• Josh Thomas is back with a new series. (Stan)
The comedian's new series, Everything's Gonna Be Okay, is released today.
By
Samuel Leighton-Dore

17 Jan 2020 - 2:50 PM  UPDATED 17 Jan 2020 - 2:50 PM

Having won fans around with world with four seasons of the intensely personal Please Like Me, Australian writer, actor and comedian Josh Thomas appears to have taken a different approach for his new series, Everything's Gonna Be Okay, which feels a little bit more like a US sitcom.

It tells the story of Nicholas (played by Thomas), an Australian entomologist who becomes the guardian of his two American half-sisters, teenagers Matilda and Genevieve, after their father dies unexpectedly. Along for the ride is Nicholas' boyfriend Alex, played by Adam Faison.

While this show has clearly been produced with an international audience in mind, Thomas has maintained his raw approach to exploring themes of sexuality, sexual consent, family and grief. Also thrown into the mix is a view on what it's like to cautiously stumble into life beyond your 20s.

Speaking to ENews, Thomas explained that he knew the type of characters he wanted to write well before he wrote them.

"This show is just three characters, I wanted a character with autism, I wanted a teenage girl - I always think teenage girls are really interesting, and then I'm in it...because it's my job...If they let you be in your own TV show, of course you're there, yeah."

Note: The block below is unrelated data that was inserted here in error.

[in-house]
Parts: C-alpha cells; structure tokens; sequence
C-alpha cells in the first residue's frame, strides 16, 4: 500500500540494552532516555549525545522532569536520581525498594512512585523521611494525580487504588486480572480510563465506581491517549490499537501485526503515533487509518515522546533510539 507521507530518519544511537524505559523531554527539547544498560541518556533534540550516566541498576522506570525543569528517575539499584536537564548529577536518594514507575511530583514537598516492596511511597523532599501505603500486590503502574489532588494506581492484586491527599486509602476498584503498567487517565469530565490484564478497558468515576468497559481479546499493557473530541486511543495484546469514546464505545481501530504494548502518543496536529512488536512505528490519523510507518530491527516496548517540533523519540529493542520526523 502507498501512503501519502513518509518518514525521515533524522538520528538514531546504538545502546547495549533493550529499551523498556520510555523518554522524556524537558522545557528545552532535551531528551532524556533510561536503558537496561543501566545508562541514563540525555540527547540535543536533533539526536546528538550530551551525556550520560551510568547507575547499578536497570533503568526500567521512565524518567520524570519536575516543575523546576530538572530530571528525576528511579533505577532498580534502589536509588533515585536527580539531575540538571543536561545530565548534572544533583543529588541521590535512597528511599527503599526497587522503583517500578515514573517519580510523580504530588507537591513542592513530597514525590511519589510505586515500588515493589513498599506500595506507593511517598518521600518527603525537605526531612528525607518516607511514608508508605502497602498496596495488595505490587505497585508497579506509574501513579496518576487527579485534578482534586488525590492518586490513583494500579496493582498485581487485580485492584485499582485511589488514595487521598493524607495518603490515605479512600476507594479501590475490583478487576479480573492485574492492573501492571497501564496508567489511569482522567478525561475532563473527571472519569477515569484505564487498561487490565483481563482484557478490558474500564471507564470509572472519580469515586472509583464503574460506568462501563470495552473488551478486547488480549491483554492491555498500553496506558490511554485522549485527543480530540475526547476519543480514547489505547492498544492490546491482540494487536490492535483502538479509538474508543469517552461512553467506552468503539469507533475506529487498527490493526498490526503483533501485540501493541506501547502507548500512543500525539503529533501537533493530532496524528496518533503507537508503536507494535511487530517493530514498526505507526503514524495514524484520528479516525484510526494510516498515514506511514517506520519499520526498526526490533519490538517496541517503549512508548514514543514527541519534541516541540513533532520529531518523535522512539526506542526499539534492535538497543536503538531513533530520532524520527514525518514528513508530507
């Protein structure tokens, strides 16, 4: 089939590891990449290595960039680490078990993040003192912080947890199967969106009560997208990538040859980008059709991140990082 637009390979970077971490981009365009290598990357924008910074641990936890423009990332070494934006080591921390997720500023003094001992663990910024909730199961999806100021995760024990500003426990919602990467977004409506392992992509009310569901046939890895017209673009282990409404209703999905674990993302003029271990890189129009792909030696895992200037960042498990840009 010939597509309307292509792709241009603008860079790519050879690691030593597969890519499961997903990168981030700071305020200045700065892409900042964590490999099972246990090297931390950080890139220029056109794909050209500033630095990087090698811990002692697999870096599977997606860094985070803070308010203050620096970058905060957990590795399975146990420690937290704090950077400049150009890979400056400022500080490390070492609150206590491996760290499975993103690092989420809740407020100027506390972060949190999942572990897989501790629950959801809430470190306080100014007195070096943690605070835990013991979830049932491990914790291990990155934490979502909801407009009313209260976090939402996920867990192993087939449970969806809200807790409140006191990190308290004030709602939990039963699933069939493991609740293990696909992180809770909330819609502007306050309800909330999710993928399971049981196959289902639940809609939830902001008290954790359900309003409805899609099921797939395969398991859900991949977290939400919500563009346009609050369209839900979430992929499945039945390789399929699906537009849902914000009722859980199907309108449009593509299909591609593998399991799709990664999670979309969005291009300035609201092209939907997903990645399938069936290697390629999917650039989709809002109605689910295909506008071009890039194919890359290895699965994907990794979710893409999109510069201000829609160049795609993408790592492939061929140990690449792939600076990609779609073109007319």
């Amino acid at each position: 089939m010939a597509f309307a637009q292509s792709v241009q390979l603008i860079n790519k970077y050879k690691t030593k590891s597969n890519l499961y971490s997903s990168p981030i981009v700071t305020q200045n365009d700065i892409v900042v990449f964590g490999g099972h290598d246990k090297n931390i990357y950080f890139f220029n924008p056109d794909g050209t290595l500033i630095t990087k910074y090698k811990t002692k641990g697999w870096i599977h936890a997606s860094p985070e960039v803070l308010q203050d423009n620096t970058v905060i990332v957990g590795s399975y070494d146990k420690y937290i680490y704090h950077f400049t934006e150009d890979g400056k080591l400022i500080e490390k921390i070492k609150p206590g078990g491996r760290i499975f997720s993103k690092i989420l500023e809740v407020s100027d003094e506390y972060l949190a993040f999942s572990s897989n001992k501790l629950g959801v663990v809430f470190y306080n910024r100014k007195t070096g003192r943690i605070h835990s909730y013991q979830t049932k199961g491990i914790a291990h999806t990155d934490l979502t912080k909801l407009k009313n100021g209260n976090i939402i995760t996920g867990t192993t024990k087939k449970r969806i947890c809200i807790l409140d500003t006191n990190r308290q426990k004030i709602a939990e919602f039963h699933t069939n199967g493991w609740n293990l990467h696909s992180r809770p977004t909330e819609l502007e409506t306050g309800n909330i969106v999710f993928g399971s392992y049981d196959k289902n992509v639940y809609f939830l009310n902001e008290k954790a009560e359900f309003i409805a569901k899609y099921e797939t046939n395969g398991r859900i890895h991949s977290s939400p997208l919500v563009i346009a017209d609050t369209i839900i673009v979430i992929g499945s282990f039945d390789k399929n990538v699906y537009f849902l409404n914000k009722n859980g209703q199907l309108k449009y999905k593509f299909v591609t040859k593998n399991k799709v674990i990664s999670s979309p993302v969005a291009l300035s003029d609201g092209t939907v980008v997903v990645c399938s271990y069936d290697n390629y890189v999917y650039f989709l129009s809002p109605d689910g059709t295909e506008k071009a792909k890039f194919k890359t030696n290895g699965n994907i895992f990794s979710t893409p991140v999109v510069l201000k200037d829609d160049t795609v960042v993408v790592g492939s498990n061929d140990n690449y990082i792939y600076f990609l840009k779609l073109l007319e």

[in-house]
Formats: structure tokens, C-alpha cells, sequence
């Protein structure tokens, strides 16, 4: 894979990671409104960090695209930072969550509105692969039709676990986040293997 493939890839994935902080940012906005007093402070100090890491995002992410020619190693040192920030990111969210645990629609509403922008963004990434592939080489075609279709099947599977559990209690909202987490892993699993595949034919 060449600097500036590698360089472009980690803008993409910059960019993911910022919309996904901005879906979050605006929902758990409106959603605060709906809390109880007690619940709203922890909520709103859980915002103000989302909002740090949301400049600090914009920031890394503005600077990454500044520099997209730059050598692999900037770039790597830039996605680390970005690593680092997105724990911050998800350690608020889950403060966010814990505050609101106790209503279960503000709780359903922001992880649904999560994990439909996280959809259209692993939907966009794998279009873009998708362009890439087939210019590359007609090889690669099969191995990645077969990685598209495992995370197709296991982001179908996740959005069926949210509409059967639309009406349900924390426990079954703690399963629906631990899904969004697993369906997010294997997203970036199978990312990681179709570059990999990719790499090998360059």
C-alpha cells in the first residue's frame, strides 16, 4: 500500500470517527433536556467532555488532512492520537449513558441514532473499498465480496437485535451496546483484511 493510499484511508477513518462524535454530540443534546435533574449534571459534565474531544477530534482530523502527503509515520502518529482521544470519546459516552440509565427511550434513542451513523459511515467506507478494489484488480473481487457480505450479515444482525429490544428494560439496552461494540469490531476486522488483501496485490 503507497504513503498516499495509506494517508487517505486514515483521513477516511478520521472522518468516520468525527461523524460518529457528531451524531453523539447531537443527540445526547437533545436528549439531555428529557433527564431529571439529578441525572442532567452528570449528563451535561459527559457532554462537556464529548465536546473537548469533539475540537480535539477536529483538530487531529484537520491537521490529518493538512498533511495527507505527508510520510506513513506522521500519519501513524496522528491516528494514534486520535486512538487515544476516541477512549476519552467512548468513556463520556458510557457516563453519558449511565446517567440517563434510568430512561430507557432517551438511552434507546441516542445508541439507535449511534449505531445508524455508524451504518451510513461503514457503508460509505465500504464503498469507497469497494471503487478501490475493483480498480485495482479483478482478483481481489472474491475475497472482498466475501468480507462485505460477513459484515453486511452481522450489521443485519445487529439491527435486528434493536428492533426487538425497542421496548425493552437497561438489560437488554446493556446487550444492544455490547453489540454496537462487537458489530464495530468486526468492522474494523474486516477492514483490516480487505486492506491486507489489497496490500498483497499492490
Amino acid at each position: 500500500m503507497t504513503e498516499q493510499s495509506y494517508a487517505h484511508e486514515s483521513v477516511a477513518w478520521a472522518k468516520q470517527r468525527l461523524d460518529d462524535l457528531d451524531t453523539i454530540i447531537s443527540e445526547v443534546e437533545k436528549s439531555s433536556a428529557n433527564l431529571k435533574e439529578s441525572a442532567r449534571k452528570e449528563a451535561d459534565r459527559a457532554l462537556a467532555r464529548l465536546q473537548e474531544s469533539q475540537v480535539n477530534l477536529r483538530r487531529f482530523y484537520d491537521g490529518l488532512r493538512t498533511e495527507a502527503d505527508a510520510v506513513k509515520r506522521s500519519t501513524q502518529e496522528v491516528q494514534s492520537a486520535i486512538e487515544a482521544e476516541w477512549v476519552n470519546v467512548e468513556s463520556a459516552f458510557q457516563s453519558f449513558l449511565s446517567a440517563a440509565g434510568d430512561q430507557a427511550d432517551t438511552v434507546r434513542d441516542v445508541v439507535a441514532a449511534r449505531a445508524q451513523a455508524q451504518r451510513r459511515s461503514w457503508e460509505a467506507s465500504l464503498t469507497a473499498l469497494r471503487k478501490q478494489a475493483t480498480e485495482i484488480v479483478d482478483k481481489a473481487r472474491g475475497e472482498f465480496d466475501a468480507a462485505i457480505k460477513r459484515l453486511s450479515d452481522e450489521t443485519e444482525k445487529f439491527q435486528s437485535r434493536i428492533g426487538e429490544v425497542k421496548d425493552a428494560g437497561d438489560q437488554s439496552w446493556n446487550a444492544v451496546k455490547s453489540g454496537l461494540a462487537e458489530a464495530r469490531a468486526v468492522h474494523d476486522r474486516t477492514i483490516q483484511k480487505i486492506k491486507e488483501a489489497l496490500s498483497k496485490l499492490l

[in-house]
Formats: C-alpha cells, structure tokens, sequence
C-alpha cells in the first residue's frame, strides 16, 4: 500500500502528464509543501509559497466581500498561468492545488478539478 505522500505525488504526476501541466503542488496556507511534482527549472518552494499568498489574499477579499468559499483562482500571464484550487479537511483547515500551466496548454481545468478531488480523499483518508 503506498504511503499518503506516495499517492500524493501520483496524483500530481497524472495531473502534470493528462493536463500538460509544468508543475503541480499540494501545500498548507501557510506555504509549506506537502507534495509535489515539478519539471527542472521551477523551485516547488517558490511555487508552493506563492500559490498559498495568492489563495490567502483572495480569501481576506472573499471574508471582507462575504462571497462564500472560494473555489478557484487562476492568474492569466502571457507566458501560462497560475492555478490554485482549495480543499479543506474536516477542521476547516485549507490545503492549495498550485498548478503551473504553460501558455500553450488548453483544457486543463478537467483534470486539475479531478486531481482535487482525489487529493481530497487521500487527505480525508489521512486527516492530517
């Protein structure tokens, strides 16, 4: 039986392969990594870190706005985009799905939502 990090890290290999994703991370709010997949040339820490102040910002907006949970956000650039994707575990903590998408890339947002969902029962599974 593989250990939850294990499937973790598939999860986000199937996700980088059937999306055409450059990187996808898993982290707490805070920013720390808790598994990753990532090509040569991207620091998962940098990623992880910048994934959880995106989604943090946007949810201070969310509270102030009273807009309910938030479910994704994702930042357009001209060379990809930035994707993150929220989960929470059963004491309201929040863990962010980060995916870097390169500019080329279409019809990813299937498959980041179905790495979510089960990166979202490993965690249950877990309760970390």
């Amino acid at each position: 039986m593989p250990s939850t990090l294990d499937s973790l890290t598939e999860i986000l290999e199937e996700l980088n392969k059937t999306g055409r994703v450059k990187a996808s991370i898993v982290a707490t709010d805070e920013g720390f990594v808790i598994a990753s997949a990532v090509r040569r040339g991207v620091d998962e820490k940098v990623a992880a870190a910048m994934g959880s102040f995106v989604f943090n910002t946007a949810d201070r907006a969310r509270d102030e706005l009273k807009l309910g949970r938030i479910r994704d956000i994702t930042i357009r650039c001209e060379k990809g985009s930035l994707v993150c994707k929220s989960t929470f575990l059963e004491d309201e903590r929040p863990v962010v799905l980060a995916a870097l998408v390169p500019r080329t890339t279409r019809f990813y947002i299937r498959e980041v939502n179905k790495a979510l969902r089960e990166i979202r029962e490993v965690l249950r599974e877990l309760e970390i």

He continued, explaining that he "didn't really have that much more to say about my late 20s" after Please Like Me. He wanted to go younger,to look at the challenges of life as a high school student. This is where his character's half sisters, one of whom has autism, come in.

"Even though the show's not personal, it's definitely my experience of what it's like to be a teenager from those two girls," Thomas told ENews. "Those two girls are like versions of me when I was a teenage girl, I guess."

Thomas was also open about the challenges of bringing explicitly queer content to screen, admitting it's common to get a little bit of push-back on depictions of gay sex.

"They queried it [an explicit gay sex scene] very gently," Thomas said. "I said, 'We absolutely need that... Gay sex is anal sex and if you don't let me have that you're telling me I can't put gay sex on television.'"

"And then they never brought it up again. I think they agreed."

Thomas isn't the only TV runner paving the way for honest depictions of gay sex. Last year, TV audiences celebrated a tenderly handled sex scene in Ryan O'Connell's Netflix comedy, Special, which examines life as a gay man with disability.

He continued: "I have been really frustrated about the lack of representation of gay sex in film and TV [and] I don’t understand why anal sex has not been normalised or depicted for what it is."

Similarly, writer and producer Russell T Davies has been praised for championing realistic depictions of gay sex on screen, including a scene featuring UK actor Russell Tovey in SBS series Years and Years.

You can watch the trailer for Everything's Gonna Be Okay below:

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